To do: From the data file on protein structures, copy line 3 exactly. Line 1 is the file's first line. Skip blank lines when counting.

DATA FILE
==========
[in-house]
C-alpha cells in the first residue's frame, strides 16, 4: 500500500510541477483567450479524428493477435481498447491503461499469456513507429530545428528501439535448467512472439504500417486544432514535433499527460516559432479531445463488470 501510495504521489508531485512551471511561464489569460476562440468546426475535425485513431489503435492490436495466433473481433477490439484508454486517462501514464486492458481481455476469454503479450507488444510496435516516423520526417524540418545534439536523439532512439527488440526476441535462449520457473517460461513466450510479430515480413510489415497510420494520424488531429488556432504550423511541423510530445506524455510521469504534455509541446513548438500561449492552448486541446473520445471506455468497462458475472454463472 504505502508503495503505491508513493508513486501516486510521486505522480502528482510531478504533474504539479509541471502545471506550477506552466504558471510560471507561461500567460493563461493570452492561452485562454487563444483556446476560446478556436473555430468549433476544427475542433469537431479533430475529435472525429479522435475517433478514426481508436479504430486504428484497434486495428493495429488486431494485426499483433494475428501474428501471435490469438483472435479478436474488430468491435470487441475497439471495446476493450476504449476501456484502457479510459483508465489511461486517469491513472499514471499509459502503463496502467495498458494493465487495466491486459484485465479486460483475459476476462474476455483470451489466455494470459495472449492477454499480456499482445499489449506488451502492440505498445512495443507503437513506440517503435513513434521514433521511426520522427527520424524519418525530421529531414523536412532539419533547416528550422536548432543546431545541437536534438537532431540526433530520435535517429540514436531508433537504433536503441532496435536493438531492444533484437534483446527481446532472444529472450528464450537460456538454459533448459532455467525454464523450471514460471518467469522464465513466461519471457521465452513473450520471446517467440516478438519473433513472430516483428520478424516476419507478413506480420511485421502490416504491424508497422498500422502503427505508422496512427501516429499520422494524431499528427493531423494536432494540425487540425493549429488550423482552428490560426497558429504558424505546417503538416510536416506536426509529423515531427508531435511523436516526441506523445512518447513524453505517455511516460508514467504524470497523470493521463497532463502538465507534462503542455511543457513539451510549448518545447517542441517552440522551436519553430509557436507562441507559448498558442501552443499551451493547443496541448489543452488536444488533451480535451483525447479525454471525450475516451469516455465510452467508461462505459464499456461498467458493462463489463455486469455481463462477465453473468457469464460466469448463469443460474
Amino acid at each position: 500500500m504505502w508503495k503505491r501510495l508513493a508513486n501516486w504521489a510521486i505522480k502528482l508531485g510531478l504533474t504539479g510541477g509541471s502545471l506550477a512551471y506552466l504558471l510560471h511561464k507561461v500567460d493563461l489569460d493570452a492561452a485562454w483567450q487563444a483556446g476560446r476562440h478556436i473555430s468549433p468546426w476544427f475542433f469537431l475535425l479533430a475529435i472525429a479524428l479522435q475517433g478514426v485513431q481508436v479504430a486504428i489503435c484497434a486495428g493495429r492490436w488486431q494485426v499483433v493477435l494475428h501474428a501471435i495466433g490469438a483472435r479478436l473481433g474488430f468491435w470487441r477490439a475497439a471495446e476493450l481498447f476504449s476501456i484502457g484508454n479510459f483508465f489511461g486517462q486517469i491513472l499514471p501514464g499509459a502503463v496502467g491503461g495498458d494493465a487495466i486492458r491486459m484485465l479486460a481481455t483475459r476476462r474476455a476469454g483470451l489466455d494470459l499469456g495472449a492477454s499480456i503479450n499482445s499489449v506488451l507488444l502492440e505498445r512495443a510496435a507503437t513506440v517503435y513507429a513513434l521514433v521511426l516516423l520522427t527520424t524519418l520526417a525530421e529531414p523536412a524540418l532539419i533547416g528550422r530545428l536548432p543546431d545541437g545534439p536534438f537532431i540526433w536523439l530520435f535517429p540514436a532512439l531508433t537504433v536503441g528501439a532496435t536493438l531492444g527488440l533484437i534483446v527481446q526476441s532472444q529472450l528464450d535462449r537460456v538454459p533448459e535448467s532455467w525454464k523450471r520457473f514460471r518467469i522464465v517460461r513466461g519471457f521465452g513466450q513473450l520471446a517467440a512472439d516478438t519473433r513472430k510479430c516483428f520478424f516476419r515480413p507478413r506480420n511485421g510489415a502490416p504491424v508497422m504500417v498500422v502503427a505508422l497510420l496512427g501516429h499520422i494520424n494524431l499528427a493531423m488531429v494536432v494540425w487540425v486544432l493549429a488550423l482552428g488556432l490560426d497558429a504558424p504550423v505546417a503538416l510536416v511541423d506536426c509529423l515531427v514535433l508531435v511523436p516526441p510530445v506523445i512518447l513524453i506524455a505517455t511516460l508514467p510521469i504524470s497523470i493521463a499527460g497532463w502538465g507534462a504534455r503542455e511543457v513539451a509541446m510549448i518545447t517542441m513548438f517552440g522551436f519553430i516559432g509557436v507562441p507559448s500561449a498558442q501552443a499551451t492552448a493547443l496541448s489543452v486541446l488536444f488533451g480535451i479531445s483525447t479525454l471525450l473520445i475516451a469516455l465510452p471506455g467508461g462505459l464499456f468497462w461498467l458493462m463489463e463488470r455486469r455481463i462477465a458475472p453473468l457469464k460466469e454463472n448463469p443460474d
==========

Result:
Amino acid at each position: 500500500m504505502w508503495k503505491r501510495l508513493a508513486n501516486w504521489a510521486i505522480k502528482l508531485g510531478l504533474t504539479g510541477g509541471s502545471l506550477a512551471y506552466l504558471l510560471h511561464k507561461v500567460d493563461l489569460d493570452a492561452a485562454w483567450q487563444a483556446g476560446r476562440h478556436i473555430s468549433p468546426w476544427f475542433f469537431l475535425l479533430a475529435i472525429a479524428l479522435q475517433g478514426v485513431q481508436v479504430a486504428i489503435c484497434a486495428g493495429r492490436w488486431q494485426v499483433v493477435l494475428h501474428a501471435i495466433g490469438a483472435r479478436l473481433g474488430f468491435w470487441r477490439a475497439a471495446e476493450l481498447f476504449s476501456i484502457g484508454n479510459f483508465f489511461g486517462q486517469i491513472l499514471p501514464g499509459a502503463v496502467g491503461g495498458d494493465a487495466i486492458r491486459m484485465l479486460a481481455t483475459r476476462r474476455a476469454g483470451l489466455d494470459l499469456g495472449a492477454s499480456i503479450n499482445s499489449v506488451l507488444l502492440e505498445r512495443a510496435a507503437t513506440v517503435y513507429a513513434l521514433v521511426l516516423l520522427t527520424t524519418l520526417a525530421e529531414p523536412a524540418l532539419i533547416g528550422r530545428l536548432p543546431d545541437g545534439p536534438f537532431i540526433w536523439l530520435f535517429p540514436a532512439l531508433t537504433v536503441g528501439a532496435t536493438l531492444g527488440l533484437i534483446v527481446q526476441s532472444q529472450l528464450d535462449r537460456v538454459p533448459e535448467s532455467w525454464k523450471r520457473f514460471r518467469i522464465v517460461r513466461g519471457f521465452g513466450q513473450l520471446a517467440a512472439d516478438t519473433r513472430k510479430c516483428f520478424f516476419r515480413p507478413r506480420n511485421g510489415a502490416p504491424v508497422m504500417v498500422v502503427a505508422l497510420l496512427g501516429h499520422i494520424n494524431l499528427a493531423m488531429v494536432v494540425w487540425v486544432l493549429a488550423l482552428g488556432l490560426d497558429a504558424p504550423v505546417a503538416l510536416v511541423d506536426c509529423l515531427v514535433l508531435v511523436p516526441p510530445v506523445i512518447l513524453i506524455a505517455t511516460l508514467p510521469i504524470s497523470i493521463a499527460g497532463w502538465g507534462a504534455r503542455e511543457v513539451a509541446m510549448i518545447t517542441m513548438f517552440g522551436f519553430i516559432g509557436v507562441p507559448s500561449a498558442q501552443a499551451t492552448a493547443l496541448s489543452v486541446l488536444f488533451g480535451i479531445s483525447t479525454l471525450l473520445i475516451a469516455l465510452p471506455g467508461g462505459l464499456f468497462w461498467l458493462m463489463e463488470r455486469r455481463i462477465a458475472p453473468l457469464k460466469e454463472n448463469p443460474d